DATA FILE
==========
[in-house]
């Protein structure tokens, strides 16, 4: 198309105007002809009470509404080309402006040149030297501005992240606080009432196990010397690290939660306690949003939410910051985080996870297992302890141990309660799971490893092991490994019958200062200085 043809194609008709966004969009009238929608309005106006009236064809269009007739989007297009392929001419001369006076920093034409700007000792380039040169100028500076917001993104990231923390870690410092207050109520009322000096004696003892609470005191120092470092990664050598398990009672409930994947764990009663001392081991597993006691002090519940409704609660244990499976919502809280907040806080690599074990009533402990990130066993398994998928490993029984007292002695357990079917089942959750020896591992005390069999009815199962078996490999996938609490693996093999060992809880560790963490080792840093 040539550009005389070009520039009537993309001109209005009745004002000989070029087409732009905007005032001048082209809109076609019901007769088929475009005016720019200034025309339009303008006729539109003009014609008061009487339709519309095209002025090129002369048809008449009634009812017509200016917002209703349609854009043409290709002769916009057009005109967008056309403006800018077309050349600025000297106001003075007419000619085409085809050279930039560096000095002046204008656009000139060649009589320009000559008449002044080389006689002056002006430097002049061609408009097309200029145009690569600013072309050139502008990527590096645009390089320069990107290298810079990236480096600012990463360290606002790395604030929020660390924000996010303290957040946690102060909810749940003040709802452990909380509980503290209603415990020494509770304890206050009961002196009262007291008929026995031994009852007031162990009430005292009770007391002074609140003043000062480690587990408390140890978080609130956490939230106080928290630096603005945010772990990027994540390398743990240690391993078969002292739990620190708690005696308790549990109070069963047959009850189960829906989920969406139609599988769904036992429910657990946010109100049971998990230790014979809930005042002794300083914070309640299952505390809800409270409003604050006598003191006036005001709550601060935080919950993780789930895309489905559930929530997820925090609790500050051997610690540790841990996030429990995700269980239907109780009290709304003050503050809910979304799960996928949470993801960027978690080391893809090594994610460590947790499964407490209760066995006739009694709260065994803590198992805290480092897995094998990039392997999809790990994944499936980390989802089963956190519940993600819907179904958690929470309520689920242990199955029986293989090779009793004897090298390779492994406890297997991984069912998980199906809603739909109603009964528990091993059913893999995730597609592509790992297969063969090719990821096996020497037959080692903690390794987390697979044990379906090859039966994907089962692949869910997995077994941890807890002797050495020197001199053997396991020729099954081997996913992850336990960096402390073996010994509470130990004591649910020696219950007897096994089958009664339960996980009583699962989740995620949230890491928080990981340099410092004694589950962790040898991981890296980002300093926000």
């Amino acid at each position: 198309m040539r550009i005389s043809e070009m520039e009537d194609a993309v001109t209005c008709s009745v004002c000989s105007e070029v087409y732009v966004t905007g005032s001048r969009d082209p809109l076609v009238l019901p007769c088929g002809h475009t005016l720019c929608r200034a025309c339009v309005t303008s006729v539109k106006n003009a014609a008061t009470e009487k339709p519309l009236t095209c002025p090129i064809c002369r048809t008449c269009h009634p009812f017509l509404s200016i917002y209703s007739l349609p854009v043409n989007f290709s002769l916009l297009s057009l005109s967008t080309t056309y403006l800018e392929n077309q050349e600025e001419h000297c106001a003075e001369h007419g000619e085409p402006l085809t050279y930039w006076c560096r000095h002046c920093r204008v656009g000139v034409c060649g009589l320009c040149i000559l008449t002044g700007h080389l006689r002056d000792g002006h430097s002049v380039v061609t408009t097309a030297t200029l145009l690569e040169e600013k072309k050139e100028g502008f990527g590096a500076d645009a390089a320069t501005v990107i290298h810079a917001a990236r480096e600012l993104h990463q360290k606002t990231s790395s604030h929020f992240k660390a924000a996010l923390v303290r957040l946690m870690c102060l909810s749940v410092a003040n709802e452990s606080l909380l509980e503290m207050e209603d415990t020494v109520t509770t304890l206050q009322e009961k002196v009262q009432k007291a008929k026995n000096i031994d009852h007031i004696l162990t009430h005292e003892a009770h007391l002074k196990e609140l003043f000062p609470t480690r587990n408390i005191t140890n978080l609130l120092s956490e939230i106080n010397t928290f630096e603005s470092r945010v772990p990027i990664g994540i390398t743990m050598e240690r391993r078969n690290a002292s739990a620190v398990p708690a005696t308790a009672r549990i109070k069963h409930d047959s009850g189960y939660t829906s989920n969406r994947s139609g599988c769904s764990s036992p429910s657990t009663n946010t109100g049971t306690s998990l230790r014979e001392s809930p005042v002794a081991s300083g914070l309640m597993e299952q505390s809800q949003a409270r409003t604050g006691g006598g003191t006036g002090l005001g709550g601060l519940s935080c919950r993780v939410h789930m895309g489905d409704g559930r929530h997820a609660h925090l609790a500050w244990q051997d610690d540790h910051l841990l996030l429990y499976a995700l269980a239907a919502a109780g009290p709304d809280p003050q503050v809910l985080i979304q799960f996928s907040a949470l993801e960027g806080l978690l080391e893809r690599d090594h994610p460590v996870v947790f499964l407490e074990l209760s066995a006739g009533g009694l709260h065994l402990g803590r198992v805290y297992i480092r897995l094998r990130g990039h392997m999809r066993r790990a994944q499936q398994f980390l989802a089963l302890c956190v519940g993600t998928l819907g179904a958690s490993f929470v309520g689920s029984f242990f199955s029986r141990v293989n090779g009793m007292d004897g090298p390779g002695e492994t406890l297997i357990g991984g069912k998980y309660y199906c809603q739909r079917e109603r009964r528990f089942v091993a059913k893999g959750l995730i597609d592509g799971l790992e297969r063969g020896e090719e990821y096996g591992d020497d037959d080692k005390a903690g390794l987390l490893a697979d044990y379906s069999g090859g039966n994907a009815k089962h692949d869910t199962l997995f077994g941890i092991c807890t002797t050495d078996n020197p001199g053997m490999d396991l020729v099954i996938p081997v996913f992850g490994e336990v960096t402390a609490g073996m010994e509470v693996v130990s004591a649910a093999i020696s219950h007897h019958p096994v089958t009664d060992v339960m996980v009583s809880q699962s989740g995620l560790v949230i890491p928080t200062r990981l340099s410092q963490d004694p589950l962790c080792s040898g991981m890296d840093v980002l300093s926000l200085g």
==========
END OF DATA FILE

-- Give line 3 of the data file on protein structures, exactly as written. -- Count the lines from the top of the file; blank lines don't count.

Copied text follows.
């Amino acid at each position: 198309m040539r550009i005389s043809e070009m520039e009537d194609a993309v001109t209005c008709s009745v004002c000989s105007e070029v087409y732009v966004t905007g005032s001048r969009d082209p809109l076609v009238l019901p007769c088929g002809h475009t005016l720019c929608r200034a025309c339009v309005t303008s006729v539109k106006n003009a014609a008061t009470e009487k339709p519309l009236t095209c002025p090129i064809c002369r048809t008449c269009h009634p009812f017509l509404s200016i917002y209703s007739l349609p854009v043409n989007f290709s002769l916009l297009s057009l005109s967008t080309t056309y403006l800018e392929n077309q050349e600025e001419h000297c106001a003075e001369h007419g000619e085409p402006l085809t050279y930039w006076c560096r000095h002046c920093r204008v656009g000139v034409c060649g009589l320009c040149i000559l008449t002044g700007h080389l006689r002056d000792g002006h430097s002049v380039v061609t408009t097309a030297t200029l145009l690569e040169e600013k072309k050139e100028g502008f990527g590096a500076d645009a390089a320069t501005v990107i290298h810079a917001a990236r480096e600012l993104h990463q360290k606002t990231s790395s604030h929020f992240k660390a924000a996010l923390v303290r957040l946690m870690c102060l909810s749940v410092a003040n709802e452990s606080l909380l509980e503290m207050e209603d415990t020494v109520t509770t304890l206050q009322e009961k002196v009262q009432k007291a008929k026995n000096i031994d009852h007031i004696l162990t009430h005292e003892a009770h007391l002074k196990e609140l003043f000062p609470t480690r587990n408390i005191t140890n978080l609130l120092s956490e939230i106080n010397t928290f630096e603005s470092r945010v772990p990027i990664g994540i390398t743990m050598e240690r391993r078969n690290a002292s739990a620190v398990p708690a005696t308790a009672r549990i109070k069963h409930d047959s009850g189960y939660t829906s989920n969406r994947s139609g599988c769904s764990s036992p429910s657990t009663n946010t109100g049971t306690s998990l230790r014979e001392s809930p005042v002794a081991s300083g914070l309640m597993e299952q505390s809800q949003a409270r409003t604050g006691g006598g003191t006036g002090l005001g709550g601060l519940s935080c919950r993780v939410h789930m895309g489905d409704g559930r929530h997820a609660h925090l609790a500050w244990q051997d610690d540790h910051l841990l996030l429990y499976a995700l269980a239907a919502a109780g009290p709304d809280p003050q503050v809910l985080i979304q799960f996928s907040a949470l993801e960027g806080l978690l080391e893809r690599d090594h994610p460590v996870v947790f499964l407490e074990l209760s066995a006739g009533g009694l709260h065994l402990g803590r198992v805290y297992i480092r897995l094998r990130g990039h392997m999809r066993r790990a994944q499936q398994f980390l989802a089963l302890c956190v519940g993600t998928l819907g179904a958690s490993f929470v309520g689920s029984f242990f199955s029986r141990v293989n090779g009793m007292d004897g090298p390779g002695e492994t406890l297997i357990g991984g069912k998980y309660y199906c809603q739909r079917e109603r009964r528990f089942v091993a059913k893999g959750l995730i597609d592509g799971l790992e297969r063969g020896e090719e990821y096996g591992d020497d037959d080692k005390a903690g390794l987390l490893a697979d044990y379906s069999g090859g039966n994907a009815k089962h692949d869910t199962l997995f077994g941890i092991c807890t002797t050495d078996n020197p001199g053997m490999d396991l020729v099954i996938p081997v996913f992850g490994e336990v960096t402390a609490g073996m010994e509470v693996v130990s004591a649910a093999i020696s219950h007897h019958p096994v089958t009664d060992v339960m996980v009583s809880q699962s989740g995620l560790v949230i890491p928080t200062r990981l340099s410092q963490d004694p589950l962790c080792s040898g991981m890296d840093v980002l300093s926000l200085g």